Review: 'Peter Rabbit' Starring James Corden and Domnhall Gleeson

The classic children’s story of a mischievous rabbit named Peter (voiced by James Corden) and the grumpy old farmer from whom he steals vegetables. The beautiful images from the storybooks are seared into the nostalgic minds of most bringing reminders of a simpler time when choosing which crayon tasted the best was all that mattered. It’s actually sort of surprising that this took that long to adapt, now that I think about it most recent film adaptations of children’s stories aren’t so much the classics but rather 80’s icons of Saturday Morning like the Smurf’s. I took my daughter to see this with me, she’s 3 so as you can imagine that’s always a gamble but also a great way to gauge how fun a movie is. If I’m fighting her to stay in her seat after 20 minutes, it’s a no go. This is kind of putting the review on front street, but she sat through the whole thing and talked about how she was Flopsy (Peter’s sister, voiced by Margot Robbie) for the rest of the day.

The story strays a bit from the classic tale as Old McGregor (an unrecognizable Sam Neil) has a heart attack and kicks it early on, only for his long-lost nephew, Thomas McGregor (Domnhall Gleeson) to take over the country manor where Peter steals his dinner. Unfortunately for Peter young McGregor has the same prejudice to critters that his uncle had and immediately begins trying to exterminate the rabbits. Enter Bea played by the adorable Rose Byrne, an eccentric painter who holds the forest critters as her family with the rabbits Peter, Mopsy, Flopsy, Cottontail, and Benjamin being her favorites. As one might expect Young McGregor and Bea begin a romance and with that a secret war with the bunnies as McGregor tries to rid his land of them without offending his new lady love.

This is not a ground-breaking flick, the story goes exactly as you would expect it to, for the most part. But it’s a kid’s flick, not Inception, so I don’t take points off for that. The parts that matter are all in order, the film is legitimately sweet and funny, one particular running gag about a re-routed electric fence had me laughing far more then was probably appropriate. The visuals were astounding, I couldn’t help but to sit and thing, “How is it that this movie can have these flawless CG animals, yet something like Justice League ends up with a CG bad guy that looks like he’s made of silly putty?” I’m not technically inclined when it comes to the magic of film FX but I gotta think if you can make a rabbit look real enough then nothing else should be that hard. Domnhall Gleeson and Rose Byrne were wonderful as the film’s main non-CG actors. Gleeson is carving out a niche as bad guy extraordinaire, but he got to show a little more range this time around then he did in the recent Star Wars films. Rose Byrne didn’t deliver anything earth shattering but she played her role as the head-in-the-clouds artist with a heart of gold perfectly. You really have to sit back and acknowledge the fact that these actors are acting with nothing in these types of movies to really appreciate the complexity of their performance. I have to give some credit of my enjoyment to the setting, the English countryside automatically merits some appreciation points in my mind, there really is nowhere as serene. My favorite random movie, Tamara Drewe, is probably testament to that.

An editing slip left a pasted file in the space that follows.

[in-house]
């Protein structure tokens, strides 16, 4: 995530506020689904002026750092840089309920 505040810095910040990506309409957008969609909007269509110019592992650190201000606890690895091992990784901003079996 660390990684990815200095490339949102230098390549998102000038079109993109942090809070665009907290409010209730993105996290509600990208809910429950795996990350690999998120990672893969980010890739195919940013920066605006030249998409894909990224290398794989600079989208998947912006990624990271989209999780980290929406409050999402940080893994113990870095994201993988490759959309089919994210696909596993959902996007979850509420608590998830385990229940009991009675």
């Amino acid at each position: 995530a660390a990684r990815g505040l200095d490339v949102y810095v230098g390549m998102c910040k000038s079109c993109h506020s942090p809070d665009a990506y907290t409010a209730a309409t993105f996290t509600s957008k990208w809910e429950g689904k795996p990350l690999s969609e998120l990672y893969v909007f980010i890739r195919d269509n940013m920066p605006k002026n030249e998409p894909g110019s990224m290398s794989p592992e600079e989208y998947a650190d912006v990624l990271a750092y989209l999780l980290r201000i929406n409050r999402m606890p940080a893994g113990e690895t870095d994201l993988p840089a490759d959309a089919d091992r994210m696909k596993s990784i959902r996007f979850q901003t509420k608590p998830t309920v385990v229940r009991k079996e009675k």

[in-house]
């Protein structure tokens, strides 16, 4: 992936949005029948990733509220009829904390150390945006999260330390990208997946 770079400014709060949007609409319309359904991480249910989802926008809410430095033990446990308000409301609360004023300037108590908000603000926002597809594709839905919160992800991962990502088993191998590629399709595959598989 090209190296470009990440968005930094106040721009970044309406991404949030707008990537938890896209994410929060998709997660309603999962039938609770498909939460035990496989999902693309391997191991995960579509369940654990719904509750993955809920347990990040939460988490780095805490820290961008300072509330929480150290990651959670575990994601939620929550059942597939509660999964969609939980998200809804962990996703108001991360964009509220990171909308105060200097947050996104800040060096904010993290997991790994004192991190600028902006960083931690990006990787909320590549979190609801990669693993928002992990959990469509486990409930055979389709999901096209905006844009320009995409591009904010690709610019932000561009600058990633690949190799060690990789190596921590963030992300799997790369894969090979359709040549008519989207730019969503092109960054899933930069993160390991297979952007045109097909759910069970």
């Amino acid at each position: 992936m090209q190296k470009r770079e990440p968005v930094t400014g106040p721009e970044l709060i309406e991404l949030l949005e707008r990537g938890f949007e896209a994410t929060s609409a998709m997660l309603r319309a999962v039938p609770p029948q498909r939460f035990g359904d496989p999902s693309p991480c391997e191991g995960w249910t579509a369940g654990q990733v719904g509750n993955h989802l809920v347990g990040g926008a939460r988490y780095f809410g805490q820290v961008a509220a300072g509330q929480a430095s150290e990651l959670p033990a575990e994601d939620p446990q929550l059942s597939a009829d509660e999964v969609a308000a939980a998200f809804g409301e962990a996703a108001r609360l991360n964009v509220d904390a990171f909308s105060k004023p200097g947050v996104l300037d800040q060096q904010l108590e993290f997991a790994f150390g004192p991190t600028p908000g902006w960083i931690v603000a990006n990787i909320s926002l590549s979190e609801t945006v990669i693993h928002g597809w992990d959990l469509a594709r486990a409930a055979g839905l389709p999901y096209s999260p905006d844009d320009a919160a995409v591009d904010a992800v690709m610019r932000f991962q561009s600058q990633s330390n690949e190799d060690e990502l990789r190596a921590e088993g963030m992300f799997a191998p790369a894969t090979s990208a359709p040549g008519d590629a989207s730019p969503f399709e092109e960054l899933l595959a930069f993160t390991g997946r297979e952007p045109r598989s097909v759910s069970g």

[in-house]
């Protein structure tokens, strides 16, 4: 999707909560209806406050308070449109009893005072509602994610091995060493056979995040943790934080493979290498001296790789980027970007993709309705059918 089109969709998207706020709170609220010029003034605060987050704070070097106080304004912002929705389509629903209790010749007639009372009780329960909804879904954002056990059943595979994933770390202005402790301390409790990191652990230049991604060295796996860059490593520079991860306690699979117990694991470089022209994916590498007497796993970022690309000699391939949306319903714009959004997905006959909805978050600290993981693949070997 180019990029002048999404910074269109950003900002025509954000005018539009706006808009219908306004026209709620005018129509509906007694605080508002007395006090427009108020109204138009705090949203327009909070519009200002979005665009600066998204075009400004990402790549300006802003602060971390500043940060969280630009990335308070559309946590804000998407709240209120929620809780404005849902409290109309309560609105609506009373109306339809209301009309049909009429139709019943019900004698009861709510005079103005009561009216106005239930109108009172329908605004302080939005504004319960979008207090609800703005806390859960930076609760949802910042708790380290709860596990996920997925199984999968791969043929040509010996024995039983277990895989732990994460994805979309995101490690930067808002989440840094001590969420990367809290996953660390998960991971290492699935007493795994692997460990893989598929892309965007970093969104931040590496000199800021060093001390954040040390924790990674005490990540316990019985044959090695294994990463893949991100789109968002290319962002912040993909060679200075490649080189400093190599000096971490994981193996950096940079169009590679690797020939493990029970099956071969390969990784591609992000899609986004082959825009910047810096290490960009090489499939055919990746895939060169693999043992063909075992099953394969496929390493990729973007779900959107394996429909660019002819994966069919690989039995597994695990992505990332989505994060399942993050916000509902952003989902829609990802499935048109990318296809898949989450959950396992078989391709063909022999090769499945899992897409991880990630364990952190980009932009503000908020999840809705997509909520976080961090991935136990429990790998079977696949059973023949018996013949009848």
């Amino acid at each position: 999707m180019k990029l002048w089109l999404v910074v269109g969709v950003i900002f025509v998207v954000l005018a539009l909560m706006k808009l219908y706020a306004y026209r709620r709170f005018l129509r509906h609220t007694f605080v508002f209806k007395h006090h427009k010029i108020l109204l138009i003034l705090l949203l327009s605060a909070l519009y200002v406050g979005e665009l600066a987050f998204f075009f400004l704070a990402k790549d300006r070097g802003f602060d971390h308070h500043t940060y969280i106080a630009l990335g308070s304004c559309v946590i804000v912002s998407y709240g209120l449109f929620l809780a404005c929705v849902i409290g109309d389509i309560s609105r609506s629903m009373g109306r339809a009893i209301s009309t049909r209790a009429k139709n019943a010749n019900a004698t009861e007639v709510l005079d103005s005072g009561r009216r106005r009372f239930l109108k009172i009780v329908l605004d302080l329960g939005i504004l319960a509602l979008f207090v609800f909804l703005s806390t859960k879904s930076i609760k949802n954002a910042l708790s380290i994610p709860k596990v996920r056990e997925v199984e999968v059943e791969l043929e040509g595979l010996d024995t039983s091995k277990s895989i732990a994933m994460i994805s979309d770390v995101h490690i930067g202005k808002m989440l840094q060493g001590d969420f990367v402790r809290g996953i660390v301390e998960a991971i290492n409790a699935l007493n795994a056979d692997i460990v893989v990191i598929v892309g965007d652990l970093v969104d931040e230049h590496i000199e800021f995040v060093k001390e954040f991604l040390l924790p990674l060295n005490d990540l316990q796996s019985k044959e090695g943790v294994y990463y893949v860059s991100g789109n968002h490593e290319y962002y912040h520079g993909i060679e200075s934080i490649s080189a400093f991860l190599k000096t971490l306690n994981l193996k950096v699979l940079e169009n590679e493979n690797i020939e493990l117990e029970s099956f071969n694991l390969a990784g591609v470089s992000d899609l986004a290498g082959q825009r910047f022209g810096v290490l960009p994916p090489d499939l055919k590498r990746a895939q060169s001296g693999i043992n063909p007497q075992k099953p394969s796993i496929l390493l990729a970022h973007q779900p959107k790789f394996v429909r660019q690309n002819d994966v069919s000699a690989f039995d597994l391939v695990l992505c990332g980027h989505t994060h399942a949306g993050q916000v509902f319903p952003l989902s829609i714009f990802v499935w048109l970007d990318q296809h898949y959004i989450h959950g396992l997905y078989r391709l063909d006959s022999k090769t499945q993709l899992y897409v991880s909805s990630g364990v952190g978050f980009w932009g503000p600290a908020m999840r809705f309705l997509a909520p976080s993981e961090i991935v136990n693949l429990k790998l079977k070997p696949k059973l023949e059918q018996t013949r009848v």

We have to give a lot of credit for the film’s success to James Corden as the titualar hare, Peter really comes to life with Corden’s sarcastic yet sincere delivery, he creates a real personality for Peter that jumps of the screen and is right in line with what you probably imagined Peter to be like when reading the books, Daisy Ridley, Colin Moody, Margot Robbie, and Elizabeth Debicki were also wonderful voicing Peter’s entourage/family. I don’t really have much negative to say, maybe more of a warning, but there are some dark moments in the film that I viewed as funny but depending on what you let your kids in on at a certain age may cause some unwanted questions. Particularly surrounding Death, the entire premise is based off not just McGregor dying in his garden in the opening scene but also Peter’s entire motivation is surrounding his father being caught and cooked by McGregor. Just something to be aware of going in, it’s handled mostly in a funny way but I can see how some would want to avoid it depending on your child’s age.

I can honestly say I’m looking forward to July when this movie inevitably hits Netflix and I have to watch it 357 times over a span of three weekends thanks to my kids, or at least I’m looking forward to the first day before it wears out it’s welcome on me.

Peter Rabbit is in theaters everywhere, Today, February 9th, 2018

4.25 out of 5